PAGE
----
by Scott Mantz
“The Blair Witch Project”
Michael Williams, Joshua Leonard
Directed by Eduardo Sanchez and Dan Myrick
Its easy for films these days to get lost in the shuffle. Audiences are more jaded than ever, and studios are desperate for original material. Every once in a while a film comes out of nowhere and strikes a nerve. “The Blair Witch Project” is one of those films. Ever since its acquisition by Artisan Entertainment after a midnight screening at the Sundance Film Festival, buzz around “Blair” has been spreading faster than the Eubola Virus.
Rightly so. The filmmaking technique is fresh and original. The result is a genuinely frightening piece that is sure to breathe new blood into the horror genre, long out of steam with hip-teen satirical slasher pics. Budgeted anywhere between $30,000 and $100,000 (depending on who you ask) “Blair” is one of the most innovative films to come out in some time, and it is sure to inspire hoards of would-be filmmakers in possession of a camcorder.
Its what you don’t see in “The Blair Witch Project” that scares you. It taps into your psyche and lets your imagination run wild. By using their hand-held cameras to document each day, we witness the disintegration of the human spirit into paranoia, desperation, and utter terror.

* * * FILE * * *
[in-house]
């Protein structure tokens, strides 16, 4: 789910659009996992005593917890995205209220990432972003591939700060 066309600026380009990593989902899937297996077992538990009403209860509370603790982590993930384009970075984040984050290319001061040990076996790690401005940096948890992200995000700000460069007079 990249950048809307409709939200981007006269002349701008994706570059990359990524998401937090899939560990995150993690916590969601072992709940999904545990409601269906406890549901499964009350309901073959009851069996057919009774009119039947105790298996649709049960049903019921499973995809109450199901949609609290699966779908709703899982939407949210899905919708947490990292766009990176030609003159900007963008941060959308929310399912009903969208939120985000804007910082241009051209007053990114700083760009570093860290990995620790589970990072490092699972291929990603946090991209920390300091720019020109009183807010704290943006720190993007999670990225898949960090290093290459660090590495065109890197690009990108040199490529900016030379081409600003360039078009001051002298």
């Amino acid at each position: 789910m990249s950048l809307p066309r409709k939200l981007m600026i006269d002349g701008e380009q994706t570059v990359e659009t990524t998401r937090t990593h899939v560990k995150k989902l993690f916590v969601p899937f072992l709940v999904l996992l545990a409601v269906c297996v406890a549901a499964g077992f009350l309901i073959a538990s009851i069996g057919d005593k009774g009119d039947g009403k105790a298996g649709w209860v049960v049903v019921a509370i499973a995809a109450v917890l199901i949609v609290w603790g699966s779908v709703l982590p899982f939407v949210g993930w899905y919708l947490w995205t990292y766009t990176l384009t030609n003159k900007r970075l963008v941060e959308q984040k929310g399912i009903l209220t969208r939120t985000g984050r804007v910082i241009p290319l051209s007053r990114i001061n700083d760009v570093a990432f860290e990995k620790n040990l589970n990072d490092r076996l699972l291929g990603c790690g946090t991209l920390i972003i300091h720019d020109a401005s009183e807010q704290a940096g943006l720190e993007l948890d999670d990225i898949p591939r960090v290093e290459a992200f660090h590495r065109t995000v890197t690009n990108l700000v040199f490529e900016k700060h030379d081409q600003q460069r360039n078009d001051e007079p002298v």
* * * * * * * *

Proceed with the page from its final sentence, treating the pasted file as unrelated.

As the story goes, Heather, Josh and Mike are three student filmmakers shooting a documentary about a witch who supposedly haunts the woods in Burkittsville, Maryland. They disappear and are never heard from again. A year later, their footage is discovered, and this film is what they shot.
Its Heather’s project, and Mike and Josh are her crew. Things start simple enough, but the trouble begins when they get lost in the woods and run out of food. They start hearing things, but at night its so pitch black they can’t see their hands in front of their faces. They’re cold, hungry, exhausted, and terrified, and they start to turn on each other. Finally, Josh disappears. They hear his screams in the distance, but still cannot see anything.
Its common knowledge by the now that this is purely the work of fiction. However, the unique approach to push the film as an actual event has been so successful that its become a phenomenon. The official web sight contains police footage of the investigation and the recovered film canisters. A special on the Sci Fi Channel was so thorough, it probably cost more than the actual film.
Had this been made inside the Hollywood studio system, it might have starred Janeane Garofalo, Mathew McConaughey, and Oliver Platt, with Michael Bay as the director (that’s not gonna happen!). Fortunately, using unknown actors adds to “Blair’s” credibility as a true story, and the hand-held camera approach brings you right into their frightening world. Lets just hope they don’t get any bright ideas for a sequel.